The previously quiet Democratic primary race in the 33rd Congressional District flared up Friday as the candidates tossed around labels such as “mediocre” and “Republican” to describe their opponents.
Freshman Rep. Marc Veasey of Fort Worth is seeking a second term. His challenger, political newcomer Tom Sanchez, says he’s the person voters should send to Washington, D.C.
As the two squared off Friday in back-to-back interviews that will air at 9:05 a.m. Sunday on WFAA/Channel 8’s Inside Texas Politics, the gloves came off.
Veasey said his challenger is a Republican in disguise. Sanchez said Veasey is a “mediocre” politician who hasn’t done enough for his community.
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“I don’t know much about my opponent,” Veasey said. “The only thing I really know about him is he [has donated] a lot of money to Republicans. … I believe he’s just a Republican running in this race as a Democrat.”
Veasey said he has done a lot in the district, including setting up offices and teams of caseworkers and staffers to work on issues and help constituents.
Sanchez said he has supported candidates in both parties — but not Veasey.
“He hasn’t done anything for the community,” he said. “I don’t think he represents us well. … We have a mediocre congressman.”
The district’s boundaries were drawn in 2012 by a federal court in San Antonio that issued new Texas congressional and state House maps after months of legal wrangling in federal courtrooms.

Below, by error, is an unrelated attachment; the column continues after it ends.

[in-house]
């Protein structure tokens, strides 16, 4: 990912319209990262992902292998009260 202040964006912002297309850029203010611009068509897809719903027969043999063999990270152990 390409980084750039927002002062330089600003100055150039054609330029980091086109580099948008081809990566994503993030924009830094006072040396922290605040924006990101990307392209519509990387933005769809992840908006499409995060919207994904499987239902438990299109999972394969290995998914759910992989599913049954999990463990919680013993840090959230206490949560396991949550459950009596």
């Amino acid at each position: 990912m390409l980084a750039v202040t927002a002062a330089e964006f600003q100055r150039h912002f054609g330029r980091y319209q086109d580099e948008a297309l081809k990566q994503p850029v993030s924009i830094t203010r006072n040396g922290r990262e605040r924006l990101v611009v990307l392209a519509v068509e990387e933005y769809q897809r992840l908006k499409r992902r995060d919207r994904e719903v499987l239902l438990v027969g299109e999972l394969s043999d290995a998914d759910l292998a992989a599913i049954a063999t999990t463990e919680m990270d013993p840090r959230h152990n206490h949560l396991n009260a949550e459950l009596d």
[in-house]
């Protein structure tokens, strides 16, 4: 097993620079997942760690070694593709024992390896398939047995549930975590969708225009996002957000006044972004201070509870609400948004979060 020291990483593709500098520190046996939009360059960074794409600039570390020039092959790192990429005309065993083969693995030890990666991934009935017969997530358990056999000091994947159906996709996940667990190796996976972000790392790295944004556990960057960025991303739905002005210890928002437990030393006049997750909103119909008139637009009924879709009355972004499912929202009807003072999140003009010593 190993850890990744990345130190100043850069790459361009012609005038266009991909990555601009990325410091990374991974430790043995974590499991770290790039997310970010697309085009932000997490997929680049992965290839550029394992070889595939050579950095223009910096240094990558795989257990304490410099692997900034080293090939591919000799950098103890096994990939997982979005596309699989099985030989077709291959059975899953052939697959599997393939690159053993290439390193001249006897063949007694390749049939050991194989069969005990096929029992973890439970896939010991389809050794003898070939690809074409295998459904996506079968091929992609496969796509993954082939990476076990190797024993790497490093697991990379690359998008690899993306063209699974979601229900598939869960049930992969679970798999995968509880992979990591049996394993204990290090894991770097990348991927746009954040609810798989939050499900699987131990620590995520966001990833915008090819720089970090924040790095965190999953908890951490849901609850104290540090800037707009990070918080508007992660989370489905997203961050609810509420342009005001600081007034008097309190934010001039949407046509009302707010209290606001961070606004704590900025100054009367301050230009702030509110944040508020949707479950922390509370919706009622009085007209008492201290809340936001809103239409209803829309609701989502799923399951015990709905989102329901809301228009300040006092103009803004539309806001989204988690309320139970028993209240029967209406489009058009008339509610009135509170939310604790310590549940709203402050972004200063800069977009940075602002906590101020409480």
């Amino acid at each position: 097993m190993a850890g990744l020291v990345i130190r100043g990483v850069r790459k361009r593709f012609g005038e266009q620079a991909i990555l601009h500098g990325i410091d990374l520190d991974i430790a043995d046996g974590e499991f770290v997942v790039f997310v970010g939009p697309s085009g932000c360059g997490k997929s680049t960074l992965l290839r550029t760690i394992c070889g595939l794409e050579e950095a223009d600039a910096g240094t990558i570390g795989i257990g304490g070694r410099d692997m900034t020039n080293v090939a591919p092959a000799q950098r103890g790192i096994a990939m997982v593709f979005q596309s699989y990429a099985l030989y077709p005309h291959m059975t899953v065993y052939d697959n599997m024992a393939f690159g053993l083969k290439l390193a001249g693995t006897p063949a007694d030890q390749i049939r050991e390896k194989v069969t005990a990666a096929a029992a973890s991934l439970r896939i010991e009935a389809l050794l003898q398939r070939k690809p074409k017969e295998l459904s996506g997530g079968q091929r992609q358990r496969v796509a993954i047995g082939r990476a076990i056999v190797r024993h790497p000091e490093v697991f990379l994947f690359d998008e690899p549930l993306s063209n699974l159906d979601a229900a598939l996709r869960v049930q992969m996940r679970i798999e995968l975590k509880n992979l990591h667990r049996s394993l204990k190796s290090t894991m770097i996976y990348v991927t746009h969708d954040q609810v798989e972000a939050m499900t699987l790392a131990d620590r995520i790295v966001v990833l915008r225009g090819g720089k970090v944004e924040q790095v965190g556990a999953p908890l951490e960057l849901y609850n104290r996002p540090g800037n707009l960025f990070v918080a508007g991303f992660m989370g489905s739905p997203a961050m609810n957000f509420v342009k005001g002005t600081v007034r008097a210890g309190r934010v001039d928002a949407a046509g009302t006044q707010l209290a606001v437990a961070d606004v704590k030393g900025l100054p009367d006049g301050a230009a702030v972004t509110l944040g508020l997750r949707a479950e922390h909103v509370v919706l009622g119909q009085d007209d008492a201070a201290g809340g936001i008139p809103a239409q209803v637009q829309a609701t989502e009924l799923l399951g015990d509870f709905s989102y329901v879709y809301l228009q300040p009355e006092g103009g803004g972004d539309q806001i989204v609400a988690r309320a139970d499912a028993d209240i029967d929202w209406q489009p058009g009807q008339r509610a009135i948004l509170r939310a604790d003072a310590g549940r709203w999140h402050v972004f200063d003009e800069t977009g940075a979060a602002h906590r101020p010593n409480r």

The goal in this district, which stretches from the Stockyards in Fort Worth to Oak Cliff in Dallas, was to give minority voters a chance to elect a candidate of their choice.
Veasey, a former state representative, won the Democratic runoff for this district, besting former state Rep. Domingo Garcia of Dallas. He won with 52.7 percent — about 1,100 votes more than Garcia.
Sanchez said he believes he can beat Veasey.
“Two percent of the population voted for him,” Sanchez said, adding that he should be able to win if he can pick up 3 percent of the vote.
Veasey said he feels that he can draw more of the vote this year. “I’m certain I will have more support than I did last time,” he said.
Follow the money
Sanchez, an attorney specializing in smartphone patent technology who lives in Irving, believes that Veasey hasn’t done enough for the district: “He has shown a great tendency towards mediocrity toward his district.”
Veasey said he doesn’t know much about his challenger — other than that he has a history of sending campaign donations to Republican candidates, particularly Rick Perry and Newt Gingrich when both were running for president.
Federal campaign finance records show that Sanchez sent $500 to Perry’s presidential campaign in 2011 and more than $1,000 to Gingrich’s in 2012.
After the WFAA taping, Sanchez responded to questions about his donations.
“Like most Texans, I have given to candidates of both parties,” he said in a statement. “Some candidates have earned my support on the immigration issue. My political contributions have been to people and principles, not the parties.
“That is why I never contributed to Mr. Veasey. In Washington, he abandons the people of the 33rd District and votes with Republicans,” he said. “My favorite politician to whom I have made financial contributions is Marine Captain Jim Webb in his run for U.S. Senate.”
No Republican filed to run in District 33.